As with most books covered in this column, it’s a book I don’t see getting the love it deserves – that’s why the book is Underrated. Go read it now. You won’t regret it.


Join us next week when we look at something else that is, for whatever reason, Underrated.

Underrated: Autumn Lands: Tooth And Claw

This is a column that focuses on something or some things from the comic book sphere of influence that may not get the credit and recognition it deserves. Whether that’s a list of comic book movies, ongoing comics, or a set of stories featuring a certain character. The columns may take the form of a bullet pointed list, or a slightly longer thinkpiece – there’s really no formula for this other than whether the things being covered are Underrated in some way. This week:  Autumn Lands: Tooth And Claw


In another case of “Alex bought something for Underrated without knowing anything about it beforehand,” we have The Autumn Lands: Tooth And Claw by Kurt Busiek, Benjamin Dewey, Jordie Bellaire and John Roshell of Comicraft. I had never heard of this series before spotting it at my LCS last week as I restocked the trade shelves (I’m not a nice person, they pay me to do it). Then this week a used copy came in, and I couldn’t turn down a half priced trade.

It didn’t take long for me to realize that $5 was an utter steal for this book. Within four pages I had become absorbed into this wonderfull world of anthromorphic animals, magic and class based society.

Autumnlands is published by Image, with the first volume being released in 2015 that collects the six issues released from November 2014 to June 2015. There was a second volume released in 2017 that collects the eight issues released from November 2015 to January 2017. As a person who only recently discovered the series, I can imagine that the less than frequent release date didn’t help garner Autumnlands much buzz – but I could easily be wrong here as it is entirely possible I just missed it. Like I missed the comics.

Magic is failing in the world, and a group of sky-city dwelling wizards want to bring back the Great Champion so that he can show them how to return the world’s magic. Only… the wizards didn’t bring back a savior, they snagged themselves a soldier. An effective soldier, but a soldier nonetheless. From anther world, or time, or dimension. Into this new world, then, the soldier finds himself embroiled in the politics of a city (or he would if he seemed to care about such things), and it’s through the uses of the types of animals that we can see a class-based commentary begin to form.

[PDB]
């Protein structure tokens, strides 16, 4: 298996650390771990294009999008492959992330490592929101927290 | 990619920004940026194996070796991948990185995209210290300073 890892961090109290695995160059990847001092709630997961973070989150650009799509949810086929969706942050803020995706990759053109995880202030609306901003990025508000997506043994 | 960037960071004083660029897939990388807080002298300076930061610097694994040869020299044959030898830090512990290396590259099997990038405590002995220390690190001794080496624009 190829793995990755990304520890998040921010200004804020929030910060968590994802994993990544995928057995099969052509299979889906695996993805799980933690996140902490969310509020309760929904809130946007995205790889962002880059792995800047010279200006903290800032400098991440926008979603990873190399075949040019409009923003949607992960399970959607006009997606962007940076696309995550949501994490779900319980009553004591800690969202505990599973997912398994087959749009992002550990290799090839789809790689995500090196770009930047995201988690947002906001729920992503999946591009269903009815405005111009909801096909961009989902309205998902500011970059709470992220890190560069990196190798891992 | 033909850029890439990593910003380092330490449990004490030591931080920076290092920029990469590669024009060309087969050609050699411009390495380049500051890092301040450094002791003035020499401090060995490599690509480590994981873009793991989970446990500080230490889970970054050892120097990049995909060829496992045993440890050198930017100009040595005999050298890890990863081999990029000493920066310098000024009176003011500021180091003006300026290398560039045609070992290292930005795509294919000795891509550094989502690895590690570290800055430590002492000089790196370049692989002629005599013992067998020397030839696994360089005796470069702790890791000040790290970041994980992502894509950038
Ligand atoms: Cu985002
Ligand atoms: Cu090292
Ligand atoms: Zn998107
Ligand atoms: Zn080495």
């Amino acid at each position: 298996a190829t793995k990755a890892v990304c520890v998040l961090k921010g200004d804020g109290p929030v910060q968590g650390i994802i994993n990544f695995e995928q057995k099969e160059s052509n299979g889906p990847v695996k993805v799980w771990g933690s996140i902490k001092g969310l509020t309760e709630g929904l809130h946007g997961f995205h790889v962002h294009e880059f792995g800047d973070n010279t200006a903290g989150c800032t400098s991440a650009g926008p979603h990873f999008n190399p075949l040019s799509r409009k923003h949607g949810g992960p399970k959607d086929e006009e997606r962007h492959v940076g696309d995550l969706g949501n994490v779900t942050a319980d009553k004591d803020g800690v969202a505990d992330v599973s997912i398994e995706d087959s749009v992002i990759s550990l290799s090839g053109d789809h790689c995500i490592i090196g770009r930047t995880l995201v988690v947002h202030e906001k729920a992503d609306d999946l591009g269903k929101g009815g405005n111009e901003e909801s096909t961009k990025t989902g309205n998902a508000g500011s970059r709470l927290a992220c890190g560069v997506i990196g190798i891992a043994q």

Although this is more a rule of thumb than specifically stated, meat eaters, generally, seem to be at the top of the hierarchy, while herbivors are (quite literally) at the ground level. There are exceptions to this, including a wizarding giraffe, however. But put the politics and commentary aside, and you still have a solid fantasy story about a hero who finds himself alone in a strange world who must somehow protect and save those who need him. Busiek delivers on multiple levels with this book, and it’s easy to see why there’s a cover quote telling us it’s his best work in some time.

Likewise, there’s also a cver quote extolling Benjamin Dewey’s art work, and rightly so, as he and colourist Jordie Bellaire deliver the second punch with their all out visual assualt. Rarely have I been so surprised by a book’s visual impact as I was when reading this.

Autumnlands: Tooth and Claw is fatastic, and I’d have been supremely happy with this at twice the price – I’m pretty sure my LCS has volume two (or they did when I put it on the shelf), so I’ll be picking that up this weekend, too. Volume one is going to set you backaroud $10 new, which is an astounding deal for six issues, let alone six issues of this quality. Autumnlands: Tooth and Claw is a really good read, phenomenl, even.

But as with most books covered in this column, it’s a book I don’t see getting the love it deserves – that’s why the book is Underrated. Go read it now. You won’t regret it.


Join us next week when we look at something else that is, for whatever reason, Underrated.

Review: Shadowman (2021) Vol. 1

Shadowman kicks off with a whole new volume that has the character trying to figure out why breaches keep happening around the world.

Collecting issues #1-4 of the 2021 series.

Story: Cullen Bunn
Art: Jon Davis-Hunt
Color: Jordie Bellaire
Letterer: Clayton Cowles

Get your copy in comic shops! To find a comic shop near you, visit http://www.comicshoplocator.com or call 1-888-comicbook or digitally and online with the links below.

Amazon